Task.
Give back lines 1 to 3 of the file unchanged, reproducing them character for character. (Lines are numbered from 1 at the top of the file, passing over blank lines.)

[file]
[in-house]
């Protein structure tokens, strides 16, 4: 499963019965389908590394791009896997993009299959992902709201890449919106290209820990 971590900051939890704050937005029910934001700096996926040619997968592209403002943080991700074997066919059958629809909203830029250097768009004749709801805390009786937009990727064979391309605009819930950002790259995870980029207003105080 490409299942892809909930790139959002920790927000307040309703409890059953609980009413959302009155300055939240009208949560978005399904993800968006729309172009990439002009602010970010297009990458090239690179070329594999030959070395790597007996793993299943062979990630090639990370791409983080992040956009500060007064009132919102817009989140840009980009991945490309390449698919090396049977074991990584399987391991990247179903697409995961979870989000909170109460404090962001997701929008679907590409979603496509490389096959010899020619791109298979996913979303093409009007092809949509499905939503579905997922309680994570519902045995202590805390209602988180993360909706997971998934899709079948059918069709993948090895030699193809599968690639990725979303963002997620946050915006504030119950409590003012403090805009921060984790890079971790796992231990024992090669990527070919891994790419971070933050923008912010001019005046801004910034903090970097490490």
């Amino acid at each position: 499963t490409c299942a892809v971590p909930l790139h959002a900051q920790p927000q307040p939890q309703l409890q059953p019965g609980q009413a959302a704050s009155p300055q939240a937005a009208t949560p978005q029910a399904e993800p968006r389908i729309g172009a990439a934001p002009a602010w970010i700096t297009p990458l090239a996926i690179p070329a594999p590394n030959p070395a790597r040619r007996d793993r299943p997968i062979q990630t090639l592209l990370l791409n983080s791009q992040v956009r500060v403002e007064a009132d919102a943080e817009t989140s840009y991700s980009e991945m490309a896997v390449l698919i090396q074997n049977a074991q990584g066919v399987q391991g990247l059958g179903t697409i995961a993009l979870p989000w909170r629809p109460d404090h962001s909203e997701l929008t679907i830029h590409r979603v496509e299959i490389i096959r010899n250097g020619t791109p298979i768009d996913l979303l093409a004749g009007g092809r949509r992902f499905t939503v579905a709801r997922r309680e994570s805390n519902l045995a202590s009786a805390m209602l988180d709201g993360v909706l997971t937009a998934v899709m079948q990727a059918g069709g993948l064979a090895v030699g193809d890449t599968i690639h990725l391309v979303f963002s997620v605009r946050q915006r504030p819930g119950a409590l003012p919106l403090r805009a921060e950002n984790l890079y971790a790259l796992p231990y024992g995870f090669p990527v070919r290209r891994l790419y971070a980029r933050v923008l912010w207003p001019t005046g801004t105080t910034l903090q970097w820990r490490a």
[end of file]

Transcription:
[in-house]
């Protein structure tokens, strides 16, 4: 499963019965389908590394791009896997993009299959992902709201890449919106290209820990 971590900051939890704050937005029910934001700096996926040619997968592209403002943080991700074997066919059958629809909203830029250097768009004749709801805390009786937009990727064979391309605009819930950002790259995870980029207003105080 490409299942892809909930790139959002920790927000307040309703409890059953609980009413959302009155300055939240009208949560978005399904993800968006729309172009990439002009602010970010297009990458090239690179070329594999030959070395790597007996793993299943062979990630090639990370791409983080992040956009500060007064009132919102817009989140840009980009991945490309390449698919090396049977074991990584399987391991990247179903697409995961979870989000909170109460404090962001997701929008679907590409979603496509490389096959010899020619791109298979996913979303093409009007092809949509499905939503579905997922309680994570519902045995202590805390209602988180993360909706997971998934899709079948059918069709993948090895030699193809599968690639990725979303963002997620946050915006504030119950409590003012403090805009921060984790890079971790796992231990024992090669990527070919891994790419971070933050923008912010001019005046801004910034903090970097490490």
């Amino acid at each position: 499963t490409c299942a892809v971590p909930l790139h959002a900051q920790p927000q307040p939890q309703l409890q059953p019965g609980q009413a959302a704050s009155p300055q939240a937005a009208t949560p978005q029910a399904e993800p968006r389908i729309g172009a990439a934001p002009a602010w970010i700096t297009p990458l090239a996926i690179p070329a594999p590394n030959p070395a790597r040619r007996d793993r299943p997968i062979q990630t090639l592209l990370l791409n983080s791009q992040v956009r500060v403002e007064a009132d919102a943080e817009t989140s840009y991700s980009e991945m490309a896997v390449l698919i090396q074997n049977a074991q990584g066919v399987q391991g990247l059958g179903t697409i995961a993009l979870p989000w909170r629809p109460d404090h962001s909203e997701l929008t679907i830029h590409r979603v496509e299959i490389i096959r010899n250097g020619t791109p298979i768009d996913l979303l093409a004749g009007g092809r949509r992902f499905t939503v579905a709801r997922r309680e994570s805390n519902l045995a202590s009786a805390m209602l988180d709201g993360v909706l997971t937009a998934v899709m079948q990727a059918g069709g993948l064979a090895v030699g193809d890449t599968i690639h990725l391309v979303f963002s997620v605009r946050q915006r504030p819930g119950a409590l003012p919106l403090r805009a921060e950002n984790l890079y971790a790259l796992p231990y024992g995870f090669p990527v070919r290209r891994l790419y971070a980029r933050v923008l912010w207003p001019t005046g801004t105080t910034l903090q970097w820990r490490a």